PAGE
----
Flight Path Control During Hypersonic Atmospheric Entry Using Active Magnetic Arrays
Austin, Matthew Tyler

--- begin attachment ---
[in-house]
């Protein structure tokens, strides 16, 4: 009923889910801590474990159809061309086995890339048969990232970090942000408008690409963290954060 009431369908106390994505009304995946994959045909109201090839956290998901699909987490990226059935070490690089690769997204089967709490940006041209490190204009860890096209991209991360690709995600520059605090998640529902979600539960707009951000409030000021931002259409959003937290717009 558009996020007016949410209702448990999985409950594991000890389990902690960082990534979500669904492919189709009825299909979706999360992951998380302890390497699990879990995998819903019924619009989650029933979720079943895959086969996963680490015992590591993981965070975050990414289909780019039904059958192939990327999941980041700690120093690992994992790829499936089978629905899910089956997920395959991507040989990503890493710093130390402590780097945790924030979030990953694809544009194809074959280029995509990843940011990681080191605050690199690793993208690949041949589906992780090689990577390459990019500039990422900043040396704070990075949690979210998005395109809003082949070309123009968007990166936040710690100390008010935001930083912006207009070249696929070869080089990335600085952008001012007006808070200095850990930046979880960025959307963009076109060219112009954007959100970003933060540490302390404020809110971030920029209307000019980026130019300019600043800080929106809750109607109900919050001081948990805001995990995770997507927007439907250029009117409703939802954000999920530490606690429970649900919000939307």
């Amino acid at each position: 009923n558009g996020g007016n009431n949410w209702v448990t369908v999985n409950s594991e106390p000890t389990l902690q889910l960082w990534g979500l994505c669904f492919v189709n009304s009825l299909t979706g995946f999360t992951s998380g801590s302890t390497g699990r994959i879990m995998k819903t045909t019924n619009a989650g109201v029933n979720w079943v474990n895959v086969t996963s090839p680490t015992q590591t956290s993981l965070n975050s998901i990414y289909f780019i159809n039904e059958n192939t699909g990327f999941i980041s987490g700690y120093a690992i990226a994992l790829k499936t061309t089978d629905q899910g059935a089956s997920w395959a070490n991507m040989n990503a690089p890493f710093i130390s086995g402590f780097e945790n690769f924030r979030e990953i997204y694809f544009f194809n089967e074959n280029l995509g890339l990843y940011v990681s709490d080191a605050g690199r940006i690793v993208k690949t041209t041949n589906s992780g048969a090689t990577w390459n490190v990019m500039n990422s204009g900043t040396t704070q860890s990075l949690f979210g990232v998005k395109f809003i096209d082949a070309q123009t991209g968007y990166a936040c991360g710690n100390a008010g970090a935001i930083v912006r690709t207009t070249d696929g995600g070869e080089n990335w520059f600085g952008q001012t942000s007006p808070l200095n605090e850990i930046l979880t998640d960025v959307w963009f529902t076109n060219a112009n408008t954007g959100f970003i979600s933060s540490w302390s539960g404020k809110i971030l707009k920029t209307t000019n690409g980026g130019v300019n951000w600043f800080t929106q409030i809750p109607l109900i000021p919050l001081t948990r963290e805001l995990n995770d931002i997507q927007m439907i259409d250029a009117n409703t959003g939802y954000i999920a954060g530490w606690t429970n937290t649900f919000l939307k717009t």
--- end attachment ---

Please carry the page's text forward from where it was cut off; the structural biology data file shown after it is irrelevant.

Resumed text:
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The purpose of this thesis is to study the reaction to the Lorentz force induced during the hypersonic regime of flight by an active magnetic field. The effect that a magnetic array has on the flight characteristics of a blunt body during Earth atmospheric entry is characterized and isolated for independent analysis. This is done to show that mission-specific benefits to utilizing this method of entry control exist and therefore warrant further study. To conduct this analysis, a 1000 kg blunt body test case was used. This craft contains three separate magnets located behind the nose with two of them offset by 45° to provide the possibility of varying the magnetic flux density in each magnet. The craft’s initial altitude, velocity, and flight path angle were 120 km, 6.5 km/s, and -0.5° respectively. MATLAB was used to study the atmospheric entry and a Simulink model was developed to simulate the lift and drag forces produced by the reaction to the Lorentz force. The angle of attack was varied from 0 - 25° and the initial magnetic flux density was varied from 0.1 – 1 T. The resulting flight characteristics were compared to those with no applied magnetic field to quantify the effects of utilizing this type of entry control. Based on the results of this study, a magnetic flux density of 1 T does impact the flight characteristics of a blunt body craft by adding a lift force of 2857 N and a drag force of 240.8 N. The Lorentz lift and drag forces produced and their exact impact on flight trajectory warrant future study using CFD analysis.